China urged cooperation with Joe Biden’s administration and said it hoped new US officials would make their own judgments on Xinjiang, after outgoing Secretary of State Michael Pompeo called Beijing’s crackdown in the region “genocide.”
“We hope the new US administration will work together with China, with mutual respect, properly handle differences and conduct more win-win cooperation in more sectors,” Chinese Foreign Ministry spokeswoman Hua Chunying told a daily briefing on Wednesday.
“We always believe China US relations are important and keeping a steady progress in our relationship is in line with our interests and that of the international community,” Hua said.
Pompeo’s comments about China’s actions against Uighur Muslims and other minorities in Xinjiang marked an escalation in tensions — and were quickly endorsed by Biden’s nominee for secretary of state, Antony Blinken. Hua sidestepped an opportunity to directly criticize Blinken on Wednesday after being asked about his comments, saying that she hoped “the new US administration can have their own reasonable, cool minded judgment on Xinjiang issues, among others.”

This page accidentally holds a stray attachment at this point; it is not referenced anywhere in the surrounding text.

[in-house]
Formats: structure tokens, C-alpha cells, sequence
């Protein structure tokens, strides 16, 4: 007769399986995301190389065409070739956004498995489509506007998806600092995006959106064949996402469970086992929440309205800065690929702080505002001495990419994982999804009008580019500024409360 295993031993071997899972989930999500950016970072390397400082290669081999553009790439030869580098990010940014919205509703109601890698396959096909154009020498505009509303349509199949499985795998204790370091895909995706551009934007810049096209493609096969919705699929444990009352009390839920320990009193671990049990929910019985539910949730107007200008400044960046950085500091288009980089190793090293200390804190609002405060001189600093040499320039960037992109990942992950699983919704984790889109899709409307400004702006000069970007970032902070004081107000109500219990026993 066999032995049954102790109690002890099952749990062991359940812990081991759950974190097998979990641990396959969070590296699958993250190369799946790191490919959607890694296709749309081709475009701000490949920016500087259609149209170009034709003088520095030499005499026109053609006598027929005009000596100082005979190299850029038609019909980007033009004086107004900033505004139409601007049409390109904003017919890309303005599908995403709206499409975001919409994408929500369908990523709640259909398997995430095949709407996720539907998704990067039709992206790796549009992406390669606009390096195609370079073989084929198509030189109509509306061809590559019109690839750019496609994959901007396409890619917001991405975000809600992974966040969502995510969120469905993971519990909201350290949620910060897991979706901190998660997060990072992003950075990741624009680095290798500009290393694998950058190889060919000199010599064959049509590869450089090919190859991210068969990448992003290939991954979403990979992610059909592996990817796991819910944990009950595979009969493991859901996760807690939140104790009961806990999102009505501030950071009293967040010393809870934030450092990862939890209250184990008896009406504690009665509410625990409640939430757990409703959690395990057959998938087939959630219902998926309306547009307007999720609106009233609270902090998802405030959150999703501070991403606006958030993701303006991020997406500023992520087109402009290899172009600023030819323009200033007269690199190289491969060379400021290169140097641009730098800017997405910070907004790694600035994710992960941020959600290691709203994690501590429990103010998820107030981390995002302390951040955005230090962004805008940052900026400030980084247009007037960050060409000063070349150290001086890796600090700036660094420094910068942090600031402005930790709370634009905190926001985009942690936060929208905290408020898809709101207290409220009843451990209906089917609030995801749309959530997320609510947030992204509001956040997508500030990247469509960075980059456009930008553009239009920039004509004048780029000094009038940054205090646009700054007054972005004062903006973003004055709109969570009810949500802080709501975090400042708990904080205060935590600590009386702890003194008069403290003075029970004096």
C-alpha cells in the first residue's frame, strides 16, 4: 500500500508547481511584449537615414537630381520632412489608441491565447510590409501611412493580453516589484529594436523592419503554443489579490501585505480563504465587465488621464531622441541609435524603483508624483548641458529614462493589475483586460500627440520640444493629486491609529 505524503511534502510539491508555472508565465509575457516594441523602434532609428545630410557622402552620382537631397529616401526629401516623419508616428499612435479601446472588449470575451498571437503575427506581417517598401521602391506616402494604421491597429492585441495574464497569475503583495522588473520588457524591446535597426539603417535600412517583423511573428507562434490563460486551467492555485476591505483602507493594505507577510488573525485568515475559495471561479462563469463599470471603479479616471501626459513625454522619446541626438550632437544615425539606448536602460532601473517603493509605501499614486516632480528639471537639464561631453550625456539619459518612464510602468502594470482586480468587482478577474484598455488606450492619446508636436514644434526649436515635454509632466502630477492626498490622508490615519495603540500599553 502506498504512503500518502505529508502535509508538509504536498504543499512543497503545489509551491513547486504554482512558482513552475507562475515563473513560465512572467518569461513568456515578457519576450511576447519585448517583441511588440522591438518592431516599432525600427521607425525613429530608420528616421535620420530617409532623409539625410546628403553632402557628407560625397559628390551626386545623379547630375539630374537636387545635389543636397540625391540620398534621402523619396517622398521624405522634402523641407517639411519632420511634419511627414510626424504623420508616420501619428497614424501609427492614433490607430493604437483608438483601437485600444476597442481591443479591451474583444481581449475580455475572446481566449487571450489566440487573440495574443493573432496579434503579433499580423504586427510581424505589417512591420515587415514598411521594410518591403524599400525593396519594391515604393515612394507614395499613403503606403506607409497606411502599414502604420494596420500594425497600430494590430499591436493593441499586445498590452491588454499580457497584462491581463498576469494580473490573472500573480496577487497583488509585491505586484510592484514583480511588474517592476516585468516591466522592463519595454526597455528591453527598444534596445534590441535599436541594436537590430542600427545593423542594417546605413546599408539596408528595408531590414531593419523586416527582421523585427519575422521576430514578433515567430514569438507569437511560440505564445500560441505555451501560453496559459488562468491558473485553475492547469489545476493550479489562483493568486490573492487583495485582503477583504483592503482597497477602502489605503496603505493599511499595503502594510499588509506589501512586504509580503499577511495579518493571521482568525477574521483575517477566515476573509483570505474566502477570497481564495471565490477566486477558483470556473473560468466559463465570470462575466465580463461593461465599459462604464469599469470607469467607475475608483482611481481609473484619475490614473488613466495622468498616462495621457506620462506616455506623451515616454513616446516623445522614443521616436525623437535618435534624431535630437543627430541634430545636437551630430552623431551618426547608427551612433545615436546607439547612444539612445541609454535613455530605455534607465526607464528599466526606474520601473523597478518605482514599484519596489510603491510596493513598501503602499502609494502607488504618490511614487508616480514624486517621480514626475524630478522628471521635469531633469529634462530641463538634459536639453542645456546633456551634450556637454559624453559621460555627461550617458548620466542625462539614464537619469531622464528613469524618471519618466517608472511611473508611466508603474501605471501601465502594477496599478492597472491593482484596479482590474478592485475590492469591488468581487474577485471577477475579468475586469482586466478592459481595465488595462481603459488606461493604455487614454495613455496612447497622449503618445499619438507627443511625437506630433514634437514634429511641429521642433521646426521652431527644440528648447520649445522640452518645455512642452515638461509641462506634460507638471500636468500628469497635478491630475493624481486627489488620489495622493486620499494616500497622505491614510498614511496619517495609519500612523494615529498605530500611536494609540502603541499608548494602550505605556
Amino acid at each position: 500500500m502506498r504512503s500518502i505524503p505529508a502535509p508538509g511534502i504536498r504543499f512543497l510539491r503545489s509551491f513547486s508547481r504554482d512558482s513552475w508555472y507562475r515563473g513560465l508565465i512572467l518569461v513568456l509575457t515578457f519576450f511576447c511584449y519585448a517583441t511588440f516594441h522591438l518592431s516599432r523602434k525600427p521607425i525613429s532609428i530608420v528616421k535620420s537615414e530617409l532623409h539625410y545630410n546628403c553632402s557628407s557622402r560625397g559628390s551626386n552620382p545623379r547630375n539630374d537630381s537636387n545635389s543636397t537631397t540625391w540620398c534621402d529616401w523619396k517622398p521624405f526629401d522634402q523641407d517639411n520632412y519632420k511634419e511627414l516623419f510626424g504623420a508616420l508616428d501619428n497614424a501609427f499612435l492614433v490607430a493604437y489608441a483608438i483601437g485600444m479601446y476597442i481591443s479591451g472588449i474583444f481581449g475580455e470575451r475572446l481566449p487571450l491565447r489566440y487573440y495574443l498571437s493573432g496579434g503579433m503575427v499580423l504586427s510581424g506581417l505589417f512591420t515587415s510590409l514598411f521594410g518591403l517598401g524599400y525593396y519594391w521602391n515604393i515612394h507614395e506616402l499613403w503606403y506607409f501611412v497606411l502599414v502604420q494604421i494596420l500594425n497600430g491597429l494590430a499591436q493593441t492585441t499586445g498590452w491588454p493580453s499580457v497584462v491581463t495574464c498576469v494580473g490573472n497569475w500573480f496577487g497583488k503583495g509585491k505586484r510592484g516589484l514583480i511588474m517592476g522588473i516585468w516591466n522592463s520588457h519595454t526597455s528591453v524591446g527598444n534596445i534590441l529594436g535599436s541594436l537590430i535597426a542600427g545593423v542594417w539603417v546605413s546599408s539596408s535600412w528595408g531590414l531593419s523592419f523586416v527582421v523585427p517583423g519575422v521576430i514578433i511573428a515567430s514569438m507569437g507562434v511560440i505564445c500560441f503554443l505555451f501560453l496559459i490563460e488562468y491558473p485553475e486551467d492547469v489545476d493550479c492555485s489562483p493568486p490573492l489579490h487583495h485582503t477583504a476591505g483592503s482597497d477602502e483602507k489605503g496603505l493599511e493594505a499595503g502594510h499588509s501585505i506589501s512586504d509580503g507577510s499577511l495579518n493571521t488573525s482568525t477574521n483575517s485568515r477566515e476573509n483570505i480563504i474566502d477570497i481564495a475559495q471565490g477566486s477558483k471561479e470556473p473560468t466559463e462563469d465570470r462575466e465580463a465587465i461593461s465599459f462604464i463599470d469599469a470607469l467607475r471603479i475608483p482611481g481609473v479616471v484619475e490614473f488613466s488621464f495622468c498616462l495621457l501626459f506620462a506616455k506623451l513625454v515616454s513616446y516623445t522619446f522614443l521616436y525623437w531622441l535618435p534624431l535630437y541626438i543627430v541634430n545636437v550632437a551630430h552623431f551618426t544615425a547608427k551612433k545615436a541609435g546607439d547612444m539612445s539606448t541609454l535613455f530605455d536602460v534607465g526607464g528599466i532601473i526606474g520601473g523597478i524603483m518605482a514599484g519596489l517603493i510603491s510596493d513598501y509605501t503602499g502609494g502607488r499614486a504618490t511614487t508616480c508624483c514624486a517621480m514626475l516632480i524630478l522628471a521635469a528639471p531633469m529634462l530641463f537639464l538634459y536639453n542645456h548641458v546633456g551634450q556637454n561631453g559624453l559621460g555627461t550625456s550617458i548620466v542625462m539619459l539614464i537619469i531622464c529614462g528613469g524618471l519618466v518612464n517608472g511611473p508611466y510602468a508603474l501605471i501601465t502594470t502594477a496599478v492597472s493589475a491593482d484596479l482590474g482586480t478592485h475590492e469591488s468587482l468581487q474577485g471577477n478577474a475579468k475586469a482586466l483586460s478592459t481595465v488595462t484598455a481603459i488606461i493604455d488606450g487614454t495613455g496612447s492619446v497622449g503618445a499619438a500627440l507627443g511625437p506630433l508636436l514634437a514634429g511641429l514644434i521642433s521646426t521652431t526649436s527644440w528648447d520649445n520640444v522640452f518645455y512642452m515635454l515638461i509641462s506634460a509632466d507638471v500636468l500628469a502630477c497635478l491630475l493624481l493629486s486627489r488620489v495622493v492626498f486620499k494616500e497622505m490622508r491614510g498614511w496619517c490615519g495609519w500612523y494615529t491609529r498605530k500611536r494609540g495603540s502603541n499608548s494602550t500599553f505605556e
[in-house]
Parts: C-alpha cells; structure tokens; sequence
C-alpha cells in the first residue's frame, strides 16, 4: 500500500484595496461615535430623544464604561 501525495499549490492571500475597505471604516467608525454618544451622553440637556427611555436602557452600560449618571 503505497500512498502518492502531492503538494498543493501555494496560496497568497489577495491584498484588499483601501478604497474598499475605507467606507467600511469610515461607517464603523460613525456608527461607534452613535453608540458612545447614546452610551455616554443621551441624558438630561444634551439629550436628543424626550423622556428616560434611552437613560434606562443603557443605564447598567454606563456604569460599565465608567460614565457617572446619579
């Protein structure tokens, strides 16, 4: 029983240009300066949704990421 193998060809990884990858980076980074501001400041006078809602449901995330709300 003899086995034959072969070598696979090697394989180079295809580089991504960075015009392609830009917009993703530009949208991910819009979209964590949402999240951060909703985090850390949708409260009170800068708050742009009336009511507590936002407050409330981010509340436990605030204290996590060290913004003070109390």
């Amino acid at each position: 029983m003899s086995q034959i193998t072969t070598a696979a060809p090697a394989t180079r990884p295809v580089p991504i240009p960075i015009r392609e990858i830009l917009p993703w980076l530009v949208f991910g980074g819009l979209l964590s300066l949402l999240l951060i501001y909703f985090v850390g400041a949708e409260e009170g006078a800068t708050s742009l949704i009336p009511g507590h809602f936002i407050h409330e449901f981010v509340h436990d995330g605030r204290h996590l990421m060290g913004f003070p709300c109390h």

The US last week barred entry of all cotton products and tomatoes from Xinjiang, prompting protests from Beijing and new vows to defend its companies. China has maintained that it is fighting separatism and extremism in the region, where the United Nations has estimated up to 1 million Uighurs may be held in camps.
“We oppose any allegations or accusations with the presumption of guilt,” Hua said. “We welcome and hope to have communication on the basis of equality and mutual trust. But we will never hesitate to uphold our own interests, sovereignty, and development interests.”
As Biden takes office, the U.S. and China face a relationship upended during the Trump era by battles on fronts ranging from Xinjiang to trade and the early handling of the coronavirus — and much of the foreign policy scrutiny on the incoming administration has focused on how it might approach China. Biden’s national security team is expected to leave much of Trump’s China policy in place for a period of time as it handles domestic crises, including Covid-19, and works with allies to build a more multilateral strategy to counter Beijing.
China welcomed the US back to the Paris accord and promised to make greater contributions to the international climate response. Biden has said he will petition to rejoin the agreement on his first day in office, after Trump officially ended US participation in the global pact in November.